To generate chimeric embryos, we transplanted cells at the blastula stage from wild-type donor embryos labeled with 1% Texas Red dextran (Molecular Probes) into kbpst23 mutant hosts. Live chimeras were imaged at 80 hpf, and genotypes were determined by PCR as described above.
Time-lapse microscopy and analyses
Embryos were imbedded in 1.5% low melting point agarose in embryo medium with Tricaine and imaged on a Zeiss LSM confocal microscope. All time-lapse recordings were carried out at 28.5°C with an interval of 5 minutes. Analyses of time-lapse data were carried out using ImageJ.
Axonal mitochondrial and synaptic vesicle protein labeling
To co-label axons and mitochondria single cells were injected with 1%Oregon Green Dextran (Molecular Probes) and 200 ng/μl mito:mCherry mRNA at the 32-256 cell stage. Embryos were screened at 48 hpf and those with labeled PLL or reticulospinal neurons were selected and imaged.
To co-label axons and synaptophysin, embryos were injected at the one cell stage with 25 pg of syn:GFP-DSR plasmid DNA(Meyer and Smith, 2006). Embryos were screened at 96 hpf and those with suitably labeled neurons were imaged.
Alcian Blue (0.1% in 0.37% HCl, 70% ethanol) was used to label cartilage according to standard protocols (Schilling et al., 1996).
Transmission electron microscopy
Embryos were fixed for TEM in modified Karnovsky's solution (2%glutaraldehyde + 4% paraformaldehyde in 0.1 M sodium cacodylate buffer), post fixed in 2% osmium tetroxide in 0.1 M imidazole and 0.1 M sodium cacodylate,stained en bloc in saturated uranyl acetate, and dehydrated into 100% acetone. All of these steps were accelerated by a microwave stimulation regime using the PELCO 3470 Multirange Laboratory Microwave System (Pelco) and kept at 15°C in a cooled water bath using the PELCO Steady Temp throughout. Following dehydration, embryos were embedded in Epon, and stained and imaged as described previously (Pogoda et al.,2006).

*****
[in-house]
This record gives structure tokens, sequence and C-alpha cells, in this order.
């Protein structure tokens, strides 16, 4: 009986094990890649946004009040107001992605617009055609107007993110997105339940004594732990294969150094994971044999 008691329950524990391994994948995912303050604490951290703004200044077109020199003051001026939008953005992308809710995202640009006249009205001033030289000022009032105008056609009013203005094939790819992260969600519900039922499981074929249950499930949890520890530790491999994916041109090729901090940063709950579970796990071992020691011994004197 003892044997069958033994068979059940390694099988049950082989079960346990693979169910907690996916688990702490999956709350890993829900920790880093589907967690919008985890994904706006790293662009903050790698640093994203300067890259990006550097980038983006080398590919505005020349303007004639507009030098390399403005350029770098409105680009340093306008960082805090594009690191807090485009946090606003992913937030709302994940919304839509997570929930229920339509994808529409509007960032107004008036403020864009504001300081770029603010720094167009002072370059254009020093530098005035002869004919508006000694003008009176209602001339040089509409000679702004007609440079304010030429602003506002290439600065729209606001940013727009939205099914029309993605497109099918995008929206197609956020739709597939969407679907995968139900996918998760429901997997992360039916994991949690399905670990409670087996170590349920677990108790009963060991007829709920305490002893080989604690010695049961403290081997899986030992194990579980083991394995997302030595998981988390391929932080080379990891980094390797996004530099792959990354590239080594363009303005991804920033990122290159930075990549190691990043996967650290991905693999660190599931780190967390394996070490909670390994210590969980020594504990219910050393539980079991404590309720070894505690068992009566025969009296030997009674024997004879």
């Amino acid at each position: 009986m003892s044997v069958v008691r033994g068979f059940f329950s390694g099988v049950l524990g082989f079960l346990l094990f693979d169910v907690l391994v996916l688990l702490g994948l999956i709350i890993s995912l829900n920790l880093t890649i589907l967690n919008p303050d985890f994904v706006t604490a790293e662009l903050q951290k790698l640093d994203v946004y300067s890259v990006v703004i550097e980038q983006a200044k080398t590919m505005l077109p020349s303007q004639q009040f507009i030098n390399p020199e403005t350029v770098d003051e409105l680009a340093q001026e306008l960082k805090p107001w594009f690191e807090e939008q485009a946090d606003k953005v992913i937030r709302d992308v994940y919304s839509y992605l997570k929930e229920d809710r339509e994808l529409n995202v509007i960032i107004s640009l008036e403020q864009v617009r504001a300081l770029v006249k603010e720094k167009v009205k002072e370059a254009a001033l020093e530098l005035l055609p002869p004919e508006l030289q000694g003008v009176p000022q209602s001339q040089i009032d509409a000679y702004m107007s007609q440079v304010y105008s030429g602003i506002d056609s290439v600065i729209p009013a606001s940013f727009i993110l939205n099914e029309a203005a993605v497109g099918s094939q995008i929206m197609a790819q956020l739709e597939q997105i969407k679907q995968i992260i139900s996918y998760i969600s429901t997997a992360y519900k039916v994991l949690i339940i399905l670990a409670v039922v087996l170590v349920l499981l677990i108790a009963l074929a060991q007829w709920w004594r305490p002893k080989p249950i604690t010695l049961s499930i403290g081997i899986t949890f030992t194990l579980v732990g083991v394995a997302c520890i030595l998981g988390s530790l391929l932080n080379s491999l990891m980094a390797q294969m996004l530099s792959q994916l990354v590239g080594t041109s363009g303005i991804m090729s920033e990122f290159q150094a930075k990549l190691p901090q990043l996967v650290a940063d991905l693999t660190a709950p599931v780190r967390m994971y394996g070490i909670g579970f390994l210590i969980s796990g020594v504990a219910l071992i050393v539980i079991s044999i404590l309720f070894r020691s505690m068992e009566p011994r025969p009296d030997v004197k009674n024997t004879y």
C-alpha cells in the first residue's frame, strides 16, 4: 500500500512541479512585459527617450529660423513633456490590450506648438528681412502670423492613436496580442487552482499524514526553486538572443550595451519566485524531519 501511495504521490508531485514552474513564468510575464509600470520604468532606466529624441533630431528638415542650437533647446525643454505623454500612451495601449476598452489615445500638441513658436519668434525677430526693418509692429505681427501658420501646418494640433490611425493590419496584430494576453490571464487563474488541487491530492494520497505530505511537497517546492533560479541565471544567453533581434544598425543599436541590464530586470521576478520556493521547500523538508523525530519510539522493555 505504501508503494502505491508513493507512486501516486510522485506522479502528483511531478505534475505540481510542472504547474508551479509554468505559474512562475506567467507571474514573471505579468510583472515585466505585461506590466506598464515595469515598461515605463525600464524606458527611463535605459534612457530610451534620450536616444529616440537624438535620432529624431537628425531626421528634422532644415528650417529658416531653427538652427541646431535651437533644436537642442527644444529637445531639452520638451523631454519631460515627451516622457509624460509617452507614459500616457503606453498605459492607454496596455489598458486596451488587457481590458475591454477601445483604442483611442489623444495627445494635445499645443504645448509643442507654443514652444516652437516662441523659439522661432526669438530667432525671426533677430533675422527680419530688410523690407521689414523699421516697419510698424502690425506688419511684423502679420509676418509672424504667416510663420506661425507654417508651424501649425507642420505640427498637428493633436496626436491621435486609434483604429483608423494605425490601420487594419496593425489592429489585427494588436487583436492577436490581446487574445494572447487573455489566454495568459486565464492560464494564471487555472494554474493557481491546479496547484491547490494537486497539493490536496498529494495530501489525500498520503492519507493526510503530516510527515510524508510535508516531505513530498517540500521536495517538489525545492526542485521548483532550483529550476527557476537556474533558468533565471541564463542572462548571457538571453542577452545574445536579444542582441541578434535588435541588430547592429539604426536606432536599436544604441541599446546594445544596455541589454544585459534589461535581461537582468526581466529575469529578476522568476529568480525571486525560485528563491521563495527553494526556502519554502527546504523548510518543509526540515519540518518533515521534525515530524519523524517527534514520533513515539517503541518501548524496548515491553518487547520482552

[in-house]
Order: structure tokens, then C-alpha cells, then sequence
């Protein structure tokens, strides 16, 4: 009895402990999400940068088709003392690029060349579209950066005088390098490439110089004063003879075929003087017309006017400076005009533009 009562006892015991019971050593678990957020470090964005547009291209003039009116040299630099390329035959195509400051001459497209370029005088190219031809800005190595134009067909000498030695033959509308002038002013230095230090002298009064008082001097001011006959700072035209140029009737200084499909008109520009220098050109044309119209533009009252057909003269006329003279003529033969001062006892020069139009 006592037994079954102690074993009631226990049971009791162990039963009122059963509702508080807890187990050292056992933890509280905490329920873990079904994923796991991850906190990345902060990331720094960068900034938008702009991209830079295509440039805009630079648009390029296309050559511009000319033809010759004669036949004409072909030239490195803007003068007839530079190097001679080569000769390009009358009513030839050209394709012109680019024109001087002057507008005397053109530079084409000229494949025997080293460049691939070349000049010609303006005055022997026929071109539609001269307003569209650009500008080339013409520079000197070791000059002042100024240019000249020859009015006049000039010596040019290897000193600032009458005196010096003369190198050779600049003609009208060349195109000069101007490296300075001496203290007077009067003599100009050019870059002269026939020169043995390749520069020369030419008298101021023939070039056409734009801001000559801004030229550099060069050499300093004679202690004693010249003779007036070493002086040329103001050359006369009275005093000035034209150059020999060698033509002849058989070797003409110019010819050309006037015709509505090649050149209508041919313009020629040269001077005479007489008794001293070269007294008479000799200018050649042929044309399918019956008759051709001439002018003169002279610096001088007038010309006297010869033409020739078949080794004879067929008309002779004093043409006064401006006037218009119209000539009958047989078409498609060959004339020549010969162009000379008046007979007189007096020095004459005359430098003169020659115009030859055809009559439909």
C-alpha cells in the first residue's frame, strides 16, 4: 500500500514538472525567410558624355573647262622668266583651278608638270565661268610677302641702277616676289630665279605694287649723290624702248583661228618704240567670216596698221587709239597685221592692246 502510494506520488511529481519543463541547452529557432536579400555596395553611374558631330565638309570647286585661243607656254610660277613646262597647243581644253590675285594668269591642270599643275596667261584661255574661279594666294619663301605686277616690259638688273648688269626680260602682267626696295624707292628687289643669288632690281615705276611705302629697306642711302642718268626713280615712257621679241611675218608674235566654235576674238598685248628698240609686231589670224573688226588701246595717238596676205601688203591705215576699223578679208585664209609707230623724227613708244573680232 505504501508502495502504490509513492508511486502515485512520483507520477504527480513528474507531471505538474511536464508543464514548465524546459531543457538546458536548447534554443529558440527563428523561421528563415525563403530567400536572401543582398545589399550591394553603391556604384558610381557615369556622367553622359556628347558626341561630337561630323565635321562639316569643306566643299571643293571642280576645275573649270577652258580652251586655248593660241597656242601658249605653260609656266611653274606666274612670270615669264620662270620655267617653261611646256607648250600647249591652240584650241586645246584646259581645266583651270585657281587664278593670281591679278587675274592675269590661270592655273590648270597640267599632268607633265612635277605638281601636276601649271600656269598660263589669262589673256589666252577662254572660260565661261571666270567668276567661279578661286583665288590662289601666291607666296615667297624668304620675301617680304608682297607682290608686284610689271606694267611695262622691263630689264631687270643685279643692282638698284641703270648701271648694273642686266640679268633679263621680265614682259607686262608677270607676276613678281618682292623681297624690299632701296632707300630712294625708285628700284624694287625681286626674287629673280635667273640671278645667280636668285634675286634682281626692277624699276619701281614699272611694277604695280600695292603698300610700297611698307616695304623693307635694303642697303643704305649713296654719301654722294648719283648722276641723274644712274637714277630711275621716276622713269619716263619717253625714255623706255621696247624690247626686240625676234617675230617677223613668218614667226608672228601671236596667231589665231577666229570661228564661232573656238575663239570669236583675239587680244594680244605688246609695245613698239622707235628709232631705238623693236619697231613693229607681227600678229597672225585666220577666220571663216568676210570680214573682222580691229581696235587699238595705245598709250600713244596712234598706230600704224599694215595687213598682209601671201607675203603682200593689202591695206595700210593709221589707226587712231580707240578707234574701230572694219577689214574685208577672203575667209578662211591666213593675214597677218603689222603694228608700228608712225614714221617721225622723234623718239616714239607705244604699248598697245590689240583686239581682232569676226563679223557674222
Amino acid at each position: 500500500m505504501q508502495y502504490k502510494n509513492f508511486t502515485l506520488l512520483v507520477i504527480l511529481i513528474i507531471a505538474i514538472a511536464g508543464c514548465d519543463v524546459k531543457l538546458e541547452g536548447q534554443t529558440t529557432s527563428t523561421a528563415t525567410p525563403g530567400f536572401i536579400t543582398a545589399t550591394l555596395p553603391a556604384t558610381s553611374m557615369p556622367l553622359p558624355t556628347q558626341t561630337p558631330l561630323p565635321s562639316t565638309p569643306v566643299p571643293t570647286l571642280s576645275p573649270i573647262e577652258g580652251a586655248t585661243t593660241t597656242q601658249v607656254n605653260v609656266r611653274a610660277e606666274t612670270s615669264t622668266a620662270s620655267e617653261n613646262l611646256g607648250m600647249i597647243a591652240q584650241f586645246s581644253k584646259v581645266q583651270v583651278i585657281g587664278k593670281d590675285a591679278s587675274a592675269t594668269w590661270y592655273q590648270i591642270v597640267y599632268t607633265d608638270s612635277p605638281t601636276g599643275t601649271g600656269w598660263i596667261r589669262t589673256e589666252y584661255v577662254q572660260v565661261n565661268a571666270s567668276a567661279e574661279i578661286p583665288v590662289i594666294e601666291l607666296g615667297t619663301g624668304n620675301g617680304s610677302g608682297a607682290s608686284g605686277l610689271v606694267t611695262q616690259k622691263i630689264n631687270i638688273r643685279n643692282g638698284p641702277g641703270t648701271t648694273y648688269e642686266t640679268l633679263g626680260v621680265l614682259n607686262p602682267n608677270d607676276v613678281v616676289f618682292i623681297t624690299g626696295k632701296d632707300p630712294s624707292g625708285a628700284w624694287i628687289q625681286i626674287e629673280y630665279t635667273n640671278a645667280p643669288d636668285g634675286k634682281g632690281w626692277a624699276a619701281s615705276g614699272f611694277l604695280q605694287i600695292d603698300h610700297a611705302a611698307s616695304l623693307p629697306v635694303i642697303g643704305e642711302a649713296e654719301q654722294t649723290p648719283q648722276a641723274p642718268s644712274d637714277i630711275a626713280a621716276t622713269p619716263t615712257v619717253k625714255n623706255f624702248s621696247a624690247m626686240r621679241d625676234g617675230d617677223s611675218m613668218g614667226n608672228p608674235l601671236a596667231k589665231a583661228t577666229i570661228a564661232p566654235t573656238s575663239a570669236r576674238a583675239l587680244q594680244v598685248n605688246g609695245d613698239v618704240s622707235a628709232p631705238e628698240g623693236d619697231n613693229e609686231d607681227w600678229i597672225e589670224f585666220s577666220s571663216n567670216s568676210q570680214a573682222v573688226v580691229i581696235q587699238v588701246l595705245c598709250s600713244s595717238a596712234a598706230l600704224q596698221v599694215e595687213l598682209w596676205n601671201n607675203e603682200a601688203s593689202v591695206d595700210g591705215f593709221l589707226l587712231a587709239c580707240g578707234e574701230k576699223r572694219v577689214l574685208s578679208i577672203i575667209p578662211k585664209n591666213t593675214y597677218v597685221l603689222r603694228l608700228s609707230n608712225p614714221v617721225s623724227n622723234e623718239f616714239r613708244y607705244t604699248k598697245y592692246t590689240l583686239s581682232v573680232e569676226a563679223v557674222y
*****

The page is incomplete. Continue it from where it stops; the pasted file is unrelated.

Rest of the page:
Abnormal axonal development in kbpst23mutants
In a screen for zebrafish mutants with abnormalities in myelinated axons,we uncovered a mutation, kbpst23, in a gene that is required for the development of peripheral axons in the larva(Pogoda et al., 2006). Analyses using the transgene Tg(HuC:kaede)(Sato et al., 2006) showed that by 28 hpf, migrating growth cones of wild-type animals have reached somite 11-12 (Fig. 1A), whereas those in kbpst23 mutants have usually only navigated as far as somite 9-10 (Fig. 1B). The most advanced wild-type growth cones have a highly branched morphology(Fig. 1A), indicative of active migration, whereas those in kbpst23 mutants do not exhibit such an elaborate morphology (Fig. 1B). We also observed defects during axonal outgrowth in the CNS. Axons of reticulospinal neurons are among the first to initiate outgrowth in the zebrafish CNS, and many of these migrate from their origin in the hindbrain to the posterior end of the spinal cord. We observed that by 30 hpf some reticulospinal axons had advanced along the ventral spinal cord to an anteroposterior position corresponding to the level of somite 18-20(Fig. 1C). By contrast, those in kbpst23 mutants lagged significantly behind, having only reached a position corresponding to somites 14-16(Fig. 1D). The overall number and distribution of neuronal cell bodies, however, was normal in the CNS, PNS and ENS of kbpst23 mutants at all stages examined(Fig. 1E,F and data not shown). Furthermore, homozygous kbpst23 mutants are morphologically indistinguishable from their siblings(Fig. 1G,H) through at least 10 dpf and survive for about 12 dpf, long after axonal defects emerge. These data show that kbpst23 specifically affects axonal development.
The kbpst23 mutation disrupts the zebrafish kbp gene